What is a carpal tunnel release?
Carpal tunnel release is a surgery to treat carpal tunnel syndrome. Carpal tunnel syndrome is a common disorder caused by compression of the median nerve in the wrist. It can lead to pain, numbness, and sometimes disability of the hands. Carpal tunnel release involves relieving pressure on the median nerve by cutting part of the carpal ligament. This band of tissue holds the wrist joint together.
Carpal tunnel release is a common surgery but has risks and potential complications. Your doctor will probably recommend less invasive treatment options for carpal tunnel syndrome before considering carpal tunnel release for you. Consider getting a second opinion about all of your treatment choices before having a carpal tunnel release.
Why is a carpal tunnel release performed?
Your doctor may recommend a carpal tunnel release to treat carpal tunnel syndrome. Carpal tunnel syndrome is often associated with repetitive actions of the hands and wrists. Examples include long-term keyboarding, use of vibrating tools, or assembly line jobs.
These actions can cause swelling and increased pressure on the median nerve over time. This can lead to pain and numbness that can become disabling. Other conditions that are linked to carpal tunnel syndrome include diabetes, pregnancy, menopause, a hand or wrist injury, and rheumatoid arthritis.
Doctors generally do not consider carpal tunnel release surgery unless less invasive treatments have been ineffective. Ask your doctor about all of your treatment options and consider getting a second opinion before deciding on carpal tunnel release. Other treatments include:
- Acupressure and acupuncture, which may help reduce pressure on the median nerve
- Anti-inflammatory medications, including nonsteroidal anti-inflammatory drugs (NSAIDs), such as ibuprofen (Advil, Motrin) and aspirin. NSAIDs treat carpal tunnel syndrome effectively, but long-term use can cause serious side effects. These include bleeding stomach ulcers and kidney problems. You should only take NSAIDs as directed by your healthcare provider.
- Changing or limiting repetitive motion or jarring activities of the hands and wrists. These include typing, keyboarding, sewing, performing dental work, and using a chainsaw or jackhammer.
- Corticosteroids to reduce the inflammation and pain of carpal tunnel syndrome. Corticosteroids are usually given through an injection into the carpal tunnel of the wrist.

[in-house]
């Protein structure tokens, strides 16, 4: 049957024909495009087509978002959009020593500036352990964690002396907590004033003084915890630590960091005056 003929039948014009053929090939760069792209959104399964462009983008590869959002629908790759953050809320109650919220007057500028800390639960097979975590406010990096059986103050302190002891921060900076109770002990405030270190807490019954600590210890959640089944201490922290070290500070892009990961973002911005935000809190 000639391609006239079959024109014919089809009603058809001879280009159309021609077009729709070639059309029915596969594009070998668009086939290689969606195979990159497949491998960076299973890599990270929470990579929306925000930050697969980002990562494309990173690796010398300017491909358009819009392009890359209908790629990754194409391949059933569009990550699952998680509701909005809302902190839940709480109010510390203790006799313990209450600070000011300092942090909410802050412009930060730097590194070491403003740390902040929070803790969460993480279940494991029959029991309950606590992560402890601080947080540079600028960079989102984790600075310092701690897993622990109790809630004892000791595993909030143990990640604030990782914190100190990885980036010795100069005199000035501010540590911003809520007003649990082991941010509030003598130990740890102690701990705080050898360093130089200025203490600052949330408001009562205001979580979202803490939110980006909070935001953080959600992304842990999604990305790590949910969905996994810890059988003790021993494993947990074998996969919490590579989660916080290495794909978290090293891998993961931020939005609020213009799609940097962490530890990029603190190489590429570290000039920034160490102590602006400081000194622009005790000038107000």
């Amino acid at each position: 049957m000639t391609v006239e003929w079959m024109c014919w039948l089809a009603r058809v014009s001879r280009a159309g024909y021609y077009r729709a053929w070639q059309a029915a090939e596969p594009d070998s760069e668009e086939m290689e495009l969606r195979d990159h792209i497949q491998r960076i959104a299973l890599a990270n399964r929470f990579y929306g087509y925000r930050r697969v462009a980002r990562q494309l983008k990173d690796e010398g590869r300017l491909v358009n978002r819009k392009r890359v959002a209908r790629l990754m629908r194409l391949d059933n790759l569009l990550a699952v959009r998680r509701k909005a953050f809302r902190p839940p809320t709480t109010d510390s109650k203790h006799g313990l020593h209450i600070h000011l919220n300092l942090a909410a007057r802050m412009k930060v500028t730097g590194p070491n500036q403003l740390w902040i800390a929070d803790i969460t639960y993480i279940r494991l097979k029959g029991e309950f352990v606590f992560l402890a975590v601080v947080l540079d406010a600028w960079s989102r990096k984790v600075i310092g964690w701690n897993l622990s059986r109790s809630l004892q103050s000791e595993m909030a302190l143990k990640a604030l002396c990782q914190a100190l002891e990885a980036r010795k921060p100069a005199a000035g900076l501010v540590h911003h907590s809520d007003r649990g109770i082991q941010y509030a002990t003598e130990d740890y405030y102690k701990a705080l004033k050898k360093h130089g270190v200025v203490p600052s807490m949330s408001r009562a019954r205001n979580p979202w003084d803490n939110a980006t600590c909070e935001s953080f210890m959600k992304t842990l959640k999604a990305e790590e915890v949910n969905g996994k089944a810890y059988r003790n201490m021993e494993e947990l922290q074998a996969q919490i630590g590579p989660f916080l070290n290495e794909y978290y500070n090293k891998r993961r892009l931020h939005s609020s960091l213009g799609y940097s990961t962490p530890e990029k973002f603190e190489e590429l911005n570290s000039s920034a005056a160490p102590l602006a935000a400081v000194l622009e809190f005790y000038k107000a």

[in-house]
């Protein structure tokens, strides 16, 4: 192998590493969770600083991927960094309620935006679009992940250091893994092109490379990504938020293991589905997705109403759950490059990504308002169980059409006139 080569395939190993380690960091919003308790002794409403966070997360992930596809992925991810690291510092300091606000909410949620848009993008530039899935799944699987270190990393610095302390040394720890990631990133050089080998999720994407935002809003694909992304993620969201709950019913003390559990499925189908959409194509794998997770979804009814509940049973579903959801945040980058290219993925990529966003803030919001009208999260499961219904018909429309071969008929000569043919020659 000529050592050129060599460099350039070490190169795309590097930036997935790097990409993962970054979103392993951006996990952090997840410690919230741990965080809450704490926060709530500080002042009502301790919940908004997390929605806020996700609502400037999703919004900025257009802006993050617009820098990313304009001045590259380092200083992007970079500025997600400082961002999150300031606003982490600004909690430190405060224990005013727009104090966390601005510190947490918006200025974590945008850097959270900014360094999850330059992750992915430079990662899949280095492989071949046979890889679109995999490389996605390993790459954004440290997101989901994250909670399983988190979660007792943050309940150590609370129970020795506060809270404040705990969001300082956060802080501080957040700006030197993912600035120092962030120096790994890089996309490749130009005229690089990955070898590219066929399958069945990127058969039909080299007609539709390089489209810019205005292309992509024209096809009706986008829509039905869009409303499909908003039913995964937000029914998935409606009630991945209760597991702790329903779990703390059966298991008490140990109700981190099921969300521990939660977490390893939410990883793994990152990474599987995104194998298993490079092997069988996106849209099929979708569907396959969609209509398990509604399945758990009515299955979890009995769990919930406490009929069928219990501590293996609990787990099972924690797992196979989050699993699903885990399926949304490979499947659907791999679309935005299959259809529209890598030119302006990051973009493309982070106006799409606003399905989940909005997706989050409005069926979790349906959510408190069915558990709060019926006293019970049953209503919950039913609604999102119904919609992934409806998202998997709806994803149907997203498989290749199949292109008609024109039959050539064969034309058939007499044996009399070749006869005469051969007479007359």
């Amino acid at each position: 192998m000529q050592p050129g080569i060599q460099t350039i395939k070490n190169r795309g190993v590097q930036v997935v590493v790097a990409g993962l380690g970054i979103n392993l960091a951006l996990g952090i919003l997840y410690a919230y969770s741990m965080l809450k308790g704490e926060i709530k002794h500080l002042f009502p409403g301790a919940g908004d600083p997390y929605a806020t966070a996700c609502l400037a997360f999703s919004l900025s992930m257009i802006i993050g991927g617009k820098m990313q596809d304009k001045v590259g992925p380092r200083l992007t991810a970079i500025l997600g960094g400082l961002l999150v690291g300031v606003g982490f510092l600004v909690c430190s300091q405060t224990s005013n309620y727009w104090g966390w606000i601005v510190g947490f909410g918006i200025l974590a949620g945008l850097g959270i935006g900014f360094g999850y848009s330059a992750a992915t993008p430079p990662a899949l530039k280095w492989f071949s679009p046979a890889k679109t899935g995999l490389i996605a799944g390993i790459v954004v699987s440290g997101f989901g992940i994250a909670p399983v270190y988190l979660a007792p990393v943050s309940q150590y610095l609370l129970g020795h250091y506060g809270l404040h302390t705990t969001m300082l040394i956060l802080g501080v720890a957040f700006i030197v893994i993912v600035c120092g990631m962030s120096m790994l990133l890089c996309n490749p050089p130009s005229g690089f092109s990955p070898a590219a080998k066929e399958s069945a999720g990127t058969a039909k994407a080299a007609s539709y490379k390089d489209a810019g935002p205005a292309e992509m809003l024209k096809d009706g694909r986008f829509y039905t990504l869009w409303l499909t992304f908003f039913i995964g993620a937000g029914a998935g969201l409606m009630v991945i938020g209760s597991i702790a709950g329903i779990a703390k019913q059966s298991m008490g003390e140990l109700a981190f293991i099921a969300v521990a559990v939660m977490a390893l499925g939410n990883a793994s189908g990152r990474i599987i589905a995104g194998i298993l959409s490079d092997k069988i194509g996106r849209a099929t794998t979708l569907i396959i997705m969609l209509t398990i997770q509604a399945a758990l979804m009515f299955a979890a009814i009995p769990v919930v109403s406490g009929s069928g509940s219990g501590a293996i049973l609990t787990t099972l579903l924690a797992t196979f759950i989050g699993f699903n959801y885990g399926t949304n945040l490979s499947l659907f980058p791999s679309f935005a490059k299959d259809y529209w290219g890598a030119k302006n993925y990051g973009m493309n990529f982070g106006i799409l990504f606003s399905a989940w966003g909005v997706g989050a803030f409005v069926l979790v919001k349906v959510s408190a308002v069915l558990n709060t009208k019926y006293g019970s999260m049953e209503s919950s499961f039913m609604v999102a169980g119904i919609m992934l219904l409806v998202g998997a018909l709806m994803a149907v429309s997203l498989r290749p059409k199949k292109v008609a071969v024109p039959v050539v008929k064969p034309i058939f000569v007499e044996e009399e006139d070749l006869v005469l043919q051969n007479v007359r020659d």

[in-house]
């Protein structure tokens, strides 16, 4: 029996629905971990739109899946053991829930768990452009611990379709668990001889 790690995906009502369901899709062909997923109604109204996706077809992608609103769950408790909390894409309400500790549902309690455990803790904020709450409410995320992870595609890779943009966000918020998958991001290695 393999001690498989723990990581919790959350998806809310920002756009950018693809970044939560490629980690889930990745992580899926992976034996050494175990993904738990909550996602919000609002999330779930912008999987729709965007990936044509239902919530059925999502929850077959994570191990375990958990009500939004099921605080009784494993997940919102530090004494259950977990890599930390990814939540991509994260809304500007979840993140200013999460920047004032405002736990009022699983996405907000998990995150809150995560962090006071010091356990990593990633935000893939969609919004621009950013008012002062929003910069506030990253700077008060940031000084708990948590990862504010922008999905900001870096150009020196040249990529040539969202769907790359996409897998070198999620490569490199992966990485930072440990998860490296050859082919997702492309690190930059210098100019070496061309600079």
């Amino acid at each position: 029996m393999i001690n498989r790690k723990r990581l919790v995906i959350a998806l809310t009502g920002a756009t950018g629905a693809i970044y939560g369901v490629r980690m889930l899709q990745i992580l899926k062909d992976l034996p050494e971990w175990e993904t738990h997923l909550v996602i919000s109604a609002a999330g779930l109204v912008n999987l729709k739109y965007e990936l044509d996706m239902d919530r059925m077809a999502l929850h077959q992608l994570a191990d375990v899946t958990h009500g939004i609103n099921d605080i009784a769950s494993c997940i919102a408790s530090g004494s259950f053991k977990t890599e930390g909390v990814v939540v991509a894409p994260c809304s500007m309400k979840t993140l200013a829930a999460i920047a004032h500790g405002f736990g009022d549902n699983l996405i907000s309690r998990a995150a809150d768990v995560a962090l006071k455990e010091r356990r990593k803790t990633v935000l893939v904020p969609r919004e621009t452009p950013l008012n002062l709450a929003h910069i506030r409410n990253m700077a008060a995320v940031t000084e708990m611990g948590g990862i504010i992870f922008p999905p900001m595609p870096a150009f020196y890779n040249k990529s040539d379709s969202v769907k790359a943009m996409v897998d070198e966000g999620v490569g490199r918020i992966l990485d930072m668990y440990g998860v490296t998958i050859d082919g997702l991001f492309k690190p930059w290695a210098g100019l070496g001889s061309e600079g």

- Ensuring that keyboards are placed low enough so that wrists are not flexed while working
- Not flexing the wrists for long periods of time. For example, your doctor may recommend that you wear a wrist brace at night to prevent your wrists from flexing while you are sleeping.
- Seeking regular medical care and following your treatment plan for underlying conditions. Conditions include acromegaly, diabetes, hypothyroidism, pregnancy, rheumatoid arthritis, and hand and wrist trauma and fractures.
Who performs carpal tunnel release?
The following specialists perform carpal tunnel release:
- Hand surgeons specialize in medical and surgical treatment of the structures of the hand, wrist, forearm and elbow.
- Neurosurgeons specialize in the medical and surgical care of diseases and conditions of the brain and nervous system.
- Orthopedic surgeons specialize in the medical and surgical treatment of diseases and conditions of the bones, muscles and joints.
- Plastic surgeons specialize in using surgery to correct conditions that affect a person's ability to function or appearance.
How is carpal tunnel release performed?
Your carpal tunnel release will be performed in a hospital or outpatient setting. It is usually an outpatient surgery.
Your surgeon will make an incision in the wrist and cuts into the carpal ligament. This enlarges the space in the carpal tunnel and relieves pressure on the median nerve. The surgery takes about an hour, depending on the surgical approach.
Surgical approaches to a carpal tunnel release
Your surgeon will perform your carpal tunnel release using one of the following approaches: